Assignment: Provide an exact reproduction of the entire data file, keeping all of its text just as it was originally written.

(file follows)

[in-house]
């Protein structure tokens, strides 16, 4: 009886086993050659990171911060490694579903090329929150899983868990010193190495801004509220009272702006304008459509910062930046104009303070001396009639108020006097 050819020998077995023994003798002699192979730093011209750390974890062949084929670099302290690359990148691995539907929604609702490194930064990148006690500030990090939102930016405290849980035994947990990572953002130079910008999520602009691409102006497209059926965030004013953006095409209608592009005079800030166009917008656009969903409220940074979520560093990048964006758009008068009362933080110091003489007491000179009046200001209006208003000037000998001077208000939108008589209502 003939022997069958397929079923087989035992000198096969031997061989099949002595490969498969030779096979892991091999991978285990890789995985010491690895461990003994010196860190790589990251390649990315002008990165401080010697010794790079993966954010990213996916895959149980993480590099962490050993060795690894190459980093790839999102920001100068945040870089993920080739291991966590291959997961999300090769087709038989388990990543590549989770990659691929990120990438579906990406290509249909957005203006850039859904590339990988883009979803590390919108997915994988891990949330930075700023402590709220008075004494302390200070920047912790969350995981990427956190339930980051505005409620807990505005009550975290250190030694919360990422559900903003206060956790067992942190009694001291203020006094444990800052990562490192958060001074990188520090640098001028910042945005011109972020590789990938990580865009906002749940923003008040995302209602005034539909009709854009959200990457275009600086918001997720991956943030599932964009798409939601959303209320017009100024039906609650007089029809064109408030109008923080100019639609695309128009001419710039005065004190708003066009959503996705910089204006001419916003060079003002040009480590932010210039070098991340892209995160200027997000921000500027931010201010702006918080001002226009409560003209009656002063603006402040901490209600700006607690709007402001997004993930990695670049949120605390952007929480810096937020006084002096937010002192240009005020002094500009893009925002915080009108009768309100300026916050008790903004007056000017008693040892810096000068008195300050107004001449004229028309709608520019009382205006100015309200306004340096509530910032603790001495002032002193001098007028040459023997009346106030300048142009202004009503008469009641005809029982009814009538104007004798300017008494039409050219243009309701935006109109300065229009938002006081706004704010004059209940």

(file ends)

[in-house]
């Protein structure tokens, strides 16, 4: 009886086993050659990171911060490694579903090329929150899983868990010193190495801004509220009272702006304008459509910062930046104009303070001396009639108020006097 050819020998077995023994003798002699192979730093011209750390974890062949084929670099302290690359990148691995539907929604609702490194930064990148006690500030990090939102930016405290849980035994947990990572953002130079910008999520602009691409102006497209059926965030004013953006095409209608592009005079800030166009917008656009969903409220940074979520560093990048964006758009008068009362933080110091003489007491000179009046200001209006208003000037000998001077208000939108008589209502 003939022997069958397929079923087989035992000198096969031997061989099949002595490969498969030779096979892991091999991978285990890789995985010491690895461990003994010196860190790589990251390649990315002008990165401080010697010794790079993966954010990213996916895959149980993480590099962490050993060795690894190459980093790839999102920001100068945040870089993920080739291991966590291959997961999300090769087709038989388990990543590549989770990659691929990120990438579906990406290509249909957005203006850039859904590339990988883009979803590390919108997915994988891990949330930075700023402590709220008075004494302390200070920047912790969350995981990427956190339930980051505005409620807990505005009550975290250190030694919360990422559900903003206060956790067992942190009694001291203020006094444990800052990562490192958060001074990188520090640098001028910042945005011109972020590789990938990580865009906002749940923003008040995302209602005034539909009709854009959200990457275009600086918001997720991956943030599932964009798409939601959303209320017009100024039906609650007089029809064109408030109008923080100019639609695309128009001419710039005065004190708003066009959503996705910089204006001419916003060079003002040009480590932010210039070098991340892209995160200027997000921000500027931010201010702006918080001002226009409560003209009656002063603006402040901490209600700006607690709007402001997004993930990695670049949120605390952007929480810096937020006084002096937010002192240009005020002094500009893009925002915080009108009768309100300026916050008790903004007056000017008693040892810096000068008195300050107004001449004229028309709608520019009382205006100015309200306004340096509530910032603790001495002032002193001098007028040459023997009346106030300048142009202004009503008469009641005809029982009814009538104007004798300017008494039409050219243009309701935006109109300065229009938002006081706004704010004059209940």